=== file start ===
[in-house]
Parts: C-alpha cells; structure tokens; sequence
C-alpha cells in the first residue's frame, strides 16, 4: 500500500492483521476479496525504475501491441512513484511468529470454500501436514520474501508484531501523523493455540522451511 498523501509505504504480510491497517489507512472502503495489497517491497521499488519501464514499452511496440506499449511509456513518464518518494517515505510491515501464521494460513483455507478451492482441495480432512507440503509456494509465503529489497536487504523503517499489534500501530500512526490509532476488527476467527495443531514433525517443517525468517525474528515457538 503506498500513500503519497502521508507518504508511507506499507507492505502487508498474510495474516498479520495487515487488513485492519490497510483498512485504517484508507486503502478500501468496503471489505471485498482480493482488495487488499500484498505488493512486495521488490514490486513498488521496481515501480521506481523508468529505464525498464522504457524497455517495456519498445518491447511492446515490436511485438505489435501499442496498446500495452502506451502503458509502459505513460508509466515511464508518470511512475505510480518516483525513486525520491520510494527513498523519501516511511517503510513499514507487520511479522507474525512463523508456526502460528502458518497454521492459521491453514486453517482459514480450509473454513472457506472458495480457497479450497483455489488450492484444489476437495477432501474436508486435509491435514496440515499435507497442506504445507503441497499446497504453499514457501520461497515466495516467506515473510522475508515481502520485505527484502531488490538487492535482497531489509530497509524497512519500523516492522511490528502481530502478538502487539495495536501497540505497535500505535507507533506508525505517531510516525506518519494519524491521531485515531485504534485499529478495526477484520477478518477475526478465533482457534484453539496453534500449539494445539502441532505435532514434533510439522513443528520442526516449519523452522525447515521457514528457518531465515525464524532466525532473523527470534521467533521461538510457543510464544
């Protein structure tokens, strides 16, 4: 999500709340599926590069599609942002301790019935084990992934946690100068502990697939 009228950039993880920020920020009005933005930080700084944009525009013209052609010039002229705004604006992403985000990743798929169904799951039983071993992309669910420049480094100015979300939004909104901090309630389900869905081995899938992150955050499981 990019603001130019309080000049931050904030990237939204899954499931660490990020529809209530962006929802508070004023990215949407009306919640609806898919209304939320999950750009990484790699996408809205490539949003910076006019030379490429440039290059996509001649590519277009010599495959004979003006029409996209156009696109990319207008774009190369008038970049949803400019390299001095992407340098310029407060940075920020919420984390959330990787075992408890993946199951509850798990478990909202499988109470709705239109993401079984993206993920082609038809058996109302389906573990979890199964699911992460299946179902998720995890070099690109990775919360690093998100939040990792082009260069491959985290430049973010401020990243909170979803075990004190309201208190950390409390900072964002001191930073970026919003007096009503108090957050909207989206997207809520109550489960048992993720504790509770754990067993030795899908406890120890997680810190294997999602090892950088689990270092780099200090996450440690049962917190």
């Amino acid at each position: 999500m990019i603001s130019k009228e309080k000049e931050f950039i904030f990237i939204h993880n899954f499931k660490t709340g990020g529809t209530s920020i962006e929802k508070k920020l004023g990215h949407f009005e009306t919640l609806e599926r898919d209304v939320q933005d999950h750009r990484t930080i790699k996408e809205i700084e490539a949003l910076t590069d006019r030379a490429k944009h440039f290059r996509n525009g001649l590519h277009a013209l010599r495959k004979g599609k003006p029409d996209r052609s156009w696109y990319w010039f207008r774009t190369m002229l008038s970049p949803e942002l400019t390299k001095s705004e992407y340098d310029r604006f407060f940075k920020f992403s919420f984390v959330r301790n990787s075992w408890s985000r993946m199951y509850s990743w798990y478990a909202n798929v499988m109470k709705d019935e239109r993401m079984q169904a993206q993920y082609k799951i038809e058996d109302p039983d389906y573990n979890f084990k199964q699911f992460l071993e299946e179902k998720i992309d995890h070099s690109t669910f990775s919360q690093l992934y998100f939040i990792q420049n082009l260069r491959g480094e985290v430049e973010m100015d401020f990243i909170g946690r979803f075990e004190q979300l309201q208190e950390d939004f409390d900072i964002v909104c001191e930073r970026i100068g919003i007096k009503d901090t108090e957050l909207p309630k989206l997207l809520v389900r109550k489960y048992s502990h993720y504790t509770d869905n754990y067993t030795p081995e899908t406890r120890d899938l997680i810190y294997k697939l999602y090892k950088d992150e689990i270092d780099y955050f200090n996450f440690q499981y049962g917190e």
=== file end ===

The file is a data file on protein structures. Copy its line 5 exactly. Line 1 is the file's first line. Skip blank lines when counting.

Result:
């Amino acid at each position: 999500m990019i603001s130019k009228e309080k000049e931050f950039i904030f990237i939204h993880n899954f499931k660490t709340g990020g529809t209530s920020i962006e929802k508070k920020l004023g990215h949407f009005e009306t919640l609806e599926r898919d209304v939320q933005d999950h750009r990484t930080i790699k996408e809205i700084e490539a949003l910076t590069d006019r030379a490429k944009h440039f290059r996509n525009g001649l590519h277009a013209l010599r495959k004979g599609k003006p029409d996209r052609s156009w696109y990319w010039f207008r774009t190369m002229l008038s970049p949803e942002l400019t390299k001095s705004e992407y340098d310029r604006f407060f940075k920020f992403s919420f984390v959330r301790n990787s075992w408890s985000r993946m199951y509850s990743w798990y478990a909202n798929v499988m109470k709705d019935e239109r993401m079984q169904a993206q993920y082609k799951i038809e058996d109302p039983d389906y573990n979890f084990k199964q699911f992460l071993e299946e179902k998720i992309d995890h070099s690109t669910f990775s919360q690093l992934y998100f939040i990792q420049n082009l260069r491959g480094e985290v430049e973010m100015d401020f990243i909170g946690r979803f075990e004190q979300l309201q208190e950390d939004f409390d900072i964002v909104c001191e930073r970026i100068g919003i007096k009503d901090t108090e957050l909207p309630k989206l997207l809520v389900r109550k489960y048992s502990h993720y504790t509770d869905n754990y067993t030795p081995e899908t406890r120890d899938l997680i810190y294997k697939l999602y090892k950088d992150e689990i270092d780099y955050f200090n996450f440690q499981y049962g917190e």